I was at about 120th St on the East Side when my phone rang. It was my boss, calling to let me know that one of the test boxes was misbehaving.
“I'll try to get to it later.” I told him.
“I can't come in to the office right now. I'm walking around Manhattan.” He was very polite and didn't press the point, but I could tell that he didn't think it was a valid excuse. I thought of trying to explain. I wasn't walking around in Manhattan. I was walking around Manhattan. The whole thing. From South St Seaport up the Hudson River to the northern end of the island up by the Bronx, then down along the East River and back to the starting point. Thirty-two miles. Fifty-one kilometres.
The 'Great Saunter' organized by New York's Shorewalkers is an annual event. The concept is simple enough: walk clockwise around Manhattan, keeping as close to the shore line as possible. To make it possible, members of Shorewalkers scout out the route in the preceding weeks, looking out for potential barriers, possible shortcuts and - important detail - open public toilets. Based on what they find, the route may vary slightly from year to year, but the general principle of trying to walk as close to the water's edge as possible is always respected.
What makes the walk interesting — rather than just exhausting — is the way that the cityscape changes continuously as you walk through it. Walking the entire shoreline in a single day is like a peculiar form of meditation. You could do it piecemeal, of course, but the fascination comes from the succession of scenery and details, so that by the time you reach, say, the upper reaches of Fort Washington Park with its tall trees and views across the Hudson to New Jersey, the concrete esplanades and decaying piers along the lower west side of the island only a few hours before seem like something remembered from a dream. And then you find yourself walking through Inwood and Harlem, before emerging onto the shores of the Harlem River where a sequence of gaunt iron lift bridges and unreclaimed waste land make the lavish greenery of the northern parks seem dream-like in turn.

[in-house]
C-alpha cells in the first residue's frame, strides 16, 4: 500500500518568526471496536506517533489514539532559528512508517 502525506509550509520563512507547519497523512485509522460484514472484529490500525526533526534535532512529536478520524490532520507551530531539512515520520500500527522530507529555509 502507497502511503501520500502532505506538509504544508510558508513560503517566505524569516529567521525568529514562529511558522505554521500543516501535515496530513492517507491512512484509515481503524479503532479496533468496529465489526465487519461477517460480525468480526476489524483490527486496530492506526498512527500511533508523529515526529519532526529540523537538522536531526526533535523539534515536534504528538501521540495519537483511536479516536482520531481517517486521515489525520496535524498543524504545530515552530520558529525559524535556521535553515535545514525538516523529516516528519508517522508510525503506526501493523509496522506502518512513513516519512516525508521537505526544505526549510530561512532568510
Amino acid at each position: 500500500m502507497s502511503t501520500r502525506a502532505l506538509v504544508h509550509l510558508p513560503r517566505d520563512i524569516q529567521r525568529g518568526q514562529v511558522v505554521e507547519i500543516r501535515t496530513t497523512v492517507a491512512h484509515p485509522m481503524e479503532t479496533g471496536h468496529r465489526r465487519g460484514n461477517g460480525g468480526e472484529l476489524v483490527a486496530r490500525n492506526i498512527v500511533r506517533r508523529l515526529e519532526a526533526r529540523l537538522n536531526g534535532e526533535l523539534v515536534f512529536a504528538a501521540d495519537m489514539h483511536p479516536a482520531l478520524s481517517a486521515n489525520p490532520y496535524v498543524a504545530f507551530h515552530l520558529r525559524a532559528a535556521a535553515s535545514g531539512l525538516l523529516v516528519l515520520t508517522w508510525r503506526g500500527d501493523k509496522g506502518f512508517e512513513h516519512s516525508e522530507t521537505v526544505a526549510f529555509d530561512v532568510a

The walk becomes a sequence of images: a Canada goose with a clutch of dirty yellow goslings in tow feeding by the water's edge, a miniature red lighthouse tucked like a toy under the span of the George Washington Bridge, an abandoned brick motel stranded beneath a tangle of freeways with signs nailed to the boarded-up windows optimistically declaring it to be ‘Prime retail space’.
The Great Saunter is like Manhattan itself; everyone has their own experience of it. And the Great Saunter is one of the best ways that I know to get glimpses of other people's experience of Manhattan.